The Choice of Transcatheter Aortic Valve Implementation (TAVI): Do Patient Co-morbidity and Hospital Ownership Type Matter?
Innovative technologies challenge healthcare systems, as evidence on costs and benefits frequently usually are slow to reflect new technology. We investigated these dynamics for Germany, using the emergence of transcatheter aortic valve implementation (TAVI) as an alternative to conventional aortic valve replacements (CAVR).
We focused on the role of patient co-morbidity—which would be a medical explanation for adopting TAVI—and hospital ownership status, hypothesizing that for-profit facilities are more likely to capitalize on the favorable reimbursement conditions of TAVI.
The analysis uses claims data from the Techniker Krankenkasse, the largest health insurance fund in Germany, for the years 2009–2015, covering 2892 patients with TAVI and 9523 with CAVR. The decision on TAVI versus CAVR was estimated for patient-level data, that is, socioeconomic data as well as co-morbidity. At the hospital level, we included the ownership type. We also controlled for effects of the respective owner (rather than the type of ownership), including a random intercept.
While the co-morbidity score of TAVI patients was much higher in the early years, over time, the score almost converged with that of CAVR patients. This is in agreement with emerging evidence that suggests the use of TAVI also leads to better patient outcomes. Our results indicate that the type of ownership does not drive the switch to TAVI. We found little, if any, effect from the respective owner, regardless of ownership type.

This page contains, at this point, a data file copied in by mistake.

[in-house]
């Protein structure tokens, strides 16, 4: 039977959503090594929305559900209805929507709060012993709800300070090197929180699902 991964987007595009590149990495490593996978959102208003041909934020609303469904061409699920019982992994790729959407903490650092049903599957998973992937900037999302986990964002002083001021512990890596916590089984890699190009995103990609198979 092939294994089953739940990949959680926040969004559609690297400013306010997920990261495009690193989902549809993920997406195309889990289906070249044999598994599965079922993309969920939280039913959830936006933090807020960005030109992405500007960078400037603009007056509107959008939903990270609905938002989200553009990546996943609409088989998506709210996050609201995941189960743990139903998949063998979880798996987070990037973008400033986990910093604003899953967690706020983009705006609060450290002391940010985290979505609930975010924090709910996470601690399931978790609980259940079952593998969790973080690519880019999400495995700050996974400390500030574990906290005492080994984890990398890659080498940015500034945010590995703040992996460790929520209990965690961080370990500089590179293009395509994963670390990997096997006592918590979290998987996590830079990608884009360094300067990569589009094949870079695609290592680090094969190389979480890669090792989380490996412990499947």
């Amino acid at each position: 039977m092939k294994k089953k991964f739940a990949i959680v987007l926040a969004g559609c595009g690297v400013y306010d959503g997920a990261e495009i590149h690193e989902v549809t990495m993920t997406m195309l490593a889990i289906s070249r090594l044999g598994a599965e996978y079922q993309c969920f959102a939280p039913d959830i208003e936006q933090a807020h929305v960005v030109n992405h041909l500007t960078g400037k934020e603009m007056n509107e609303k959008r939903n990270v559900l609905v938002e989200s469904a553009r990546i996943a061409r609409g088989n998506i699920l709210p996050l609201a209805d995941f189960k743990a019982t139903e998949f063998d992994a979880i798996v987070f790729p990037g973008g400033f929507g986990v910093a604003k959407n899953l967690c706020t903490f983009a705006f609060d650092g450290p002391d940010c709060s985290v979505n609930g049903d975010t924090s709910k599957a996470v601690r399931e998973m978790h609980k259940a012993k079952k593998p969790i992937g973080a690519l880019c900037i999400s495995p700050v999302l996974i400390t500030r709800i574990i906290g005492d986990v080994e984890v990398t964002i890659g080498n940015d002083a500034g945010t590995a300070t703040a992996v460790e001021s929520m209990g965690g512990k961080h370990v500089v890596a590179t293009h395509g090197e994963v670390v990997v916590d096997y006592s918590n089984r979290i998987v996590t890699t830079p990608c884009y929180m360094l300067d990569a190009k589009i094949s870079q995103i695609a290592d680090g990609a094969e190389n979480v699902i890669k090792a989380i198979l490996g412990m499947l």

Overall, the effects of co-morbidity suggest that providers acted responsibly when adopting TAVI while evidence was still emerging.
Udo Schneider was responsible for the study design, the statistical analysis, and the preparation of the manuscript draft. Andreas Schmid prepared data for hospital ownership and contributed to the statistical analysis, literature review, and the final manuscript. Roland Linder was responsible for the medical setting of the study and critical assessment of the statistical analysis. Dirk Horenkamp-Sonntag designed the pick-up of the diagnoses for the co-morbidity index and its interpretation. Frank Verheyen was responsible for study design and study co-ordination.
Compliance with Ethical Standards
Conflict of interest
No funding was received for the study. Udo Schneider, Andreas Schmid, Roland Linder, Dirk Horenkamp-Sonntag, and Frank Verheyen declare that they have no conflicts of interest.
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